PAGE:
A Fight and a Promise

Start at Hensley v. Nat’l Ass’n for Legal Gun Defense, LLC, a decision of the Texas Court of Appeals Thursday, with an opinion of Chief Justice Bonnie Sudderth and Dana Womack,

Hensley requested and got approval from NALGD for him to reimburse his legal expenses as per the liability coverage agreement. Hensley sued NALGD, seeking to recover his attorney’s fees after NALGD refused to cover the cost of Hensley’s legal expenses. He also filed claims under the Texas Deceptive Trade Practices Act for negligent misrepresentation and breach of contract. The case was tried to the bench in December 2020….

Hensley was arrested under the terms and conditions of the agreement. NALGD agreed to “defend” its members in the event of a threat of violence, or for countermeasures.[d]Protecting yourself or another person’s well-being from bodily harm using the help of[ ]”Any type, type, or make” of a defined list of weapons. Specifically, the agreement provided unlimited coverage for attorney’s fees and up to $1,000,000 of coverage per occurrence for various other legal expenses such as bail bonds, travel, and trial costs….

Hensley stated that he traveled to Hollywood, California in December 2017 for a First Amendment audit. Hensley and his friends were filming on the sidewalk in front of the church when a guard appeared from outside the church. The security guard told the group to get out. Hensley was upset when the security guard told him to leave. Hensley says that after Hensley said something, Hensley saw the security guard become “extremely hostile” and moved within inches of Hensley’s face. He pulled out a flashlight. He was “blind” and held the flashlight close to his face.[ing]” him, Hensley “felt like [he]He realized that the guard was about to get hurt, so he took out his flashlight. Hensley claims that the flashlight “came out” of the guard’s hands. As Hensley tried to get away from him, the guard confronted Hensley and drove him to his destination.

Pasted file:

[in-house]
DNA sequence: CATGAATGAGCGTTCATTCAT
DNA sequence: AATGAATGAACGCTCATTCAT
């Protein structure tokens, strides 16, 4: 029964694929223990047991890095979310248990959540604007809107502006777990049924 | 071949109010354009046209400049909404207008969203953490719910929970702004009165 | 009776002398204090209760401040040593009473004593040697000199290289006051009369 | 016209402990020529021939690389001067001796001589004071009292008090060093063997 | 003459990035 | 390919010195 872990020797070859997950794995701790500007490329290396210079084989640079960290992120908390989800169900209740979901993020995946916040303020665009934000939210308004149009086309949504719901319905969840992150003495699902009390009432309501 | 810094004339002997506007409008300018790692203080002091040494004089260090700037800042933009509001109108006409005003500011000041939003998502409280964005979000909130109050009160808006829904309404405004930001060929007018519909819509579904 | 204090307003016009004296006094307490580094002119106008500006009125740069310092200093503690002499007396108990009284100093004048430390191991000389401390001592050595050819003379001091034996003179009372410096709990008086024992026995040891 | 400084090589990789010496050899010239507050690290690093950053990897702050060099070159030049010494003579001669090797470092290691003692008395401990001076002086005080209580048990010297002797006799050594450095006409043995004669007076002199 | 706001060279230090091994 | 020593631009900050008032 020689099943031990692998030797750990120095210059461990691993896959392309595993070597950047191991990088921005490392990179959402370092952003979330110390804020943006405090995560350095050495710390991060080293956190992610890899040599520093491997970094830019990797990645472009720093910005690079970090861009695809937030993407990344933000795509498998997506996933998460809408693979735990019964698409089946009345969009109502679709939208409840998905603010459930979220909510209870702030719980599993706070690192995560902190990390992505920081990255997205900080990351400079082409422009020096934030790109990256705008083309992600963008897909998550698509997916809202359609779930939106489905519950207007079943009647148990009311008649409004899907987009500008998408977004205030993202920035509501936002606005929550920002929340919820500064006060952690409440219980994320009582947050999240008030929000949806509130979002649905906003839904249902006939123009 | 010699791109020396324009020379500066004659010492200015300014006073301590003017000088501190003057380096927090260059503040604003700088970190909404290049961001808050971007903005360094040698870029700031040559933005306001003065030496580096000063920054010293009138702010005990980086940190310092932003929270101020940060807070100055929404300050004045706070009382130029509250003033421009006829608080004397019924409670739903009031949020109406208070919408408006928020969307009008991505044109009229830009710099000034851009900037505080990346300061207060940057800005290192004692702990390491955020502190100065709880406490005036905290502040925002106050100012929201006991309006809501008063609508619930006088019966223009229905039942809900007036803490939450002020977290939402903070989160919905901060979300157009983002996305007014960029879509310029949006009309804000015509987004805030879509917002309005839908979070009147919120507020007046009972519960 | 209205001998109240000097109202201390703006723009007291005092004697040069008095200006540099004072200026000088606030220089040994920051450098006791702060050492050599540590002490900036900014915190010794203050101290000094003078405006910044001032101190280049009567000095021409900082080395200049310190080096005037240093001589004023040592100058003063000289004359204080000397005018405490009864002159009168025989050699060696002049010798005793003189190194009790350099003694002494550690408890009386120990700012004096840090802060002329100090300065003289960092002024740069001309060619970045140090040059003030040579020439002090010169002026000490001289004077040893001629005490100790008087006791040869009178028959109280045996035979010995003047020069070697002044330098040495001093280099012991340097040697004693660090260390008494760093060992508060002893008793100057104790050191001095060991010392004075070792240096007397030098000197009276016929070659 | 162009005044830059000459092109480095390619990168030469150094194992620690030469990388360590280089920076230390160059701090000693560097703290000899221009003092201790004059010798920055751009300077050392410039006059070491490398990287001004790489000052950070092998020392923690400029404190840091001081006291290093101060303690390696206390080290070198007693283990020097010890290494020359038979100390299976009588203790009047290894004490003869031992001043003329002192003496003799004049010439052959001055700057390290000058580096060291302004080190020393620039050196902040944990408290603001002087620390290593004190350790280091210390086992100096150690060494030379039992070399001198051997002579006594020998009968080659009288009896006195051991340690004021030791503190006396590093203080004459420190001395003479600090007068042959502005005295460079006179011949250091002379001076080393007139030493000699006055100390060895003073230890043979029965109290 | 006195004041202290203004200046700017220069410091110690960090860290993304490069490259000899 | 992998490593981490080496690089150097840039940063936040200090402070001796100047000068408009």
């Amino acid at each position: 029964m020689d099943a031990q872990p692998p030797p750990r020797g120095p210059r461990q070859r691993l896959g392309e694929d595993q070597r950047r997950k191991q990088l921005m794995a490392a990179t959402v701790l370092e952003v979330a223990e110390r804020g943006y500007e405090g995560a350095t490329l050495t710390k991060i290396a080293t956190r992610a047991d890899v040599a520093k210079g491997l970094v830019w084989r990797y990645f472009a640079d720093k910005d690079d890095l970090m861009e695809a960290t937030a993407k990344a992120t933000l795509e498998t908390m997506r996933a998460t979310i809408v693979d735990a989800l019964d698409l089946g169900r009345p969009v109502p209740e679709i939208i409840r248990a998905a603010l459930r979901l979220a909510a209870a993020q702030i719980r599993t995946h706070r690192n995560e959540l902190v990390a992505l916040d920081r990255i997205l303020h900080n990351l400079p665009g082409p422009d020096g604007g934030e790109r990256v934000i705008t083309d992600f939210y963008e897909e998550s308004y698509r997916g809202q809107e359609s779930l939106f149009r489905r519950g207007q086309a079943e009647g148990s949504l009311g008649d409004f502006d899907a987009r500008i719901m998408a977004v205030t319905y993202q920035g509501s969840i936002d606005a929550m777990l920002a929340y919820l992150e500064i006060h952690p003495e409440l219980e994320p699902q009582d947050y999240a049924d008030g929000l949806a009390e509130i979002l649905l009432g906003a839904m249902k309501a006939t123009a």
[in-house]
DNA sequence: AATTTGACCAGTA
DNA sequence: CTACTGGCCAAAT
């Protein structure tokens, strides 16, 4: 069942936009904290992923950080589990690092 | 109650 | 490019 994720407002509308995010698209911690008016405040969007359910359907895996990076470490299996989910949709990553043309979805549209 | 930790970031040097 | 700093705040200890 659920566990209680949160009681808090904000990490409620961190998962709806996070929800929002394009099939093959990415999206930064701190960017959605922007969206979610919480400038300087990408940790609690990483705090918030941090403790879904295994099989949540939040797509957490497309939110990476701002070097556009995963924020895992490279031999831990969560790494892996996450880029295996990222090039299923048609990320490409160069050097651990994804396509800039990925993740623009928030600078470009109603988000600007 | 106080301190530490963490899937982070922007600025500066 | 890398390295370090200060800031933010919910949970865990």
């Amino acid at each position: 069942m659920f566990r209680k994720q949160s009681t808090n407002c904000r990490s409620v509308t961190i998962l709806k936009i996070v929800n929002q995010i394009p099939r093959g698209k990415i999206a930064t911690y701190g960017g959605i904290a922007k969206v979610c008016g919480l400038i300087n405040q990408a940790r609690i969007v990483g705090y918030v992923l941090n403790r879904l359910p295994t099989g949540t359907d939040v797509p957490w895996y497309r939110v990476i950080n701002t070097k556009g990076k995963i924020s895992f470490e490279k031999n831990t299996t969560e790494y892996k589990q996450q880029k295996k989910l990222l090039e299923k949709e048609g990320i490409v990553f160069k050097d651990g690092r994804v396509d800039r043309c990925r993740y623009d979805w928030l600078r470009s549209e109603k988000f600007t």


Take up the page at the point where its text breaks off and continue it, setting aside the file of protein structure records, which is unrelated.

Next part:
Hensley stated that he called Larry Keilberg (NALGD director) on December 8th, the day after his arrest to ask if NALGD would pay his legal costs. Keilberg then asked Hensley for a copy of the altercation to review and Keilberg replied: Hensley sent the video to Keilberg the next day. He received an answer indicating that NALGD would pay the fees.

OK [NALGD]Will wright [sic]You will receive a $3,000.00 check to help pay your attorney. To send you a check, we need to see your attorney invoice. You must send us a copy the bail bond payment.

[NALGD]You must have permission to publish [your] video on our website and a testimonial from you ….

Keilberg sent Hensley an email shortly thereafter informing him again that Hensley was clear on public property. [his]Rights” in the incident, but NALGD was unable to post the video online due to the profanity. NALGD sent Hensley a check for $3,000 to reimburse him for his “attorney Hemming”. Dated January 2, 2018.

Hensley says that Keilberg advised him to get another attorney after the charges were increased. Keilberg also assured Hensley that NALGD would reimburse the attorney’s fees. Hensley testified that Keilberg had advised Hensley to hire a new attorney in a text message dated February 2018.

Hensley took Keilberg’s advice and contacted another attorney—Lisa Houlé—who quoted an initial retainer fee of $100,000 and an additional $75,000 fee should Hensley’s case proceed to trial. Hensley testified that he spoke with Keilberg about Houlé’s possible representation and that after Keilberg also spoke with Houlé he told Hensley to proceed with hiring her. According to Hensley, Keilberg said that Houlé’s fee was not unreasonable, given the charge.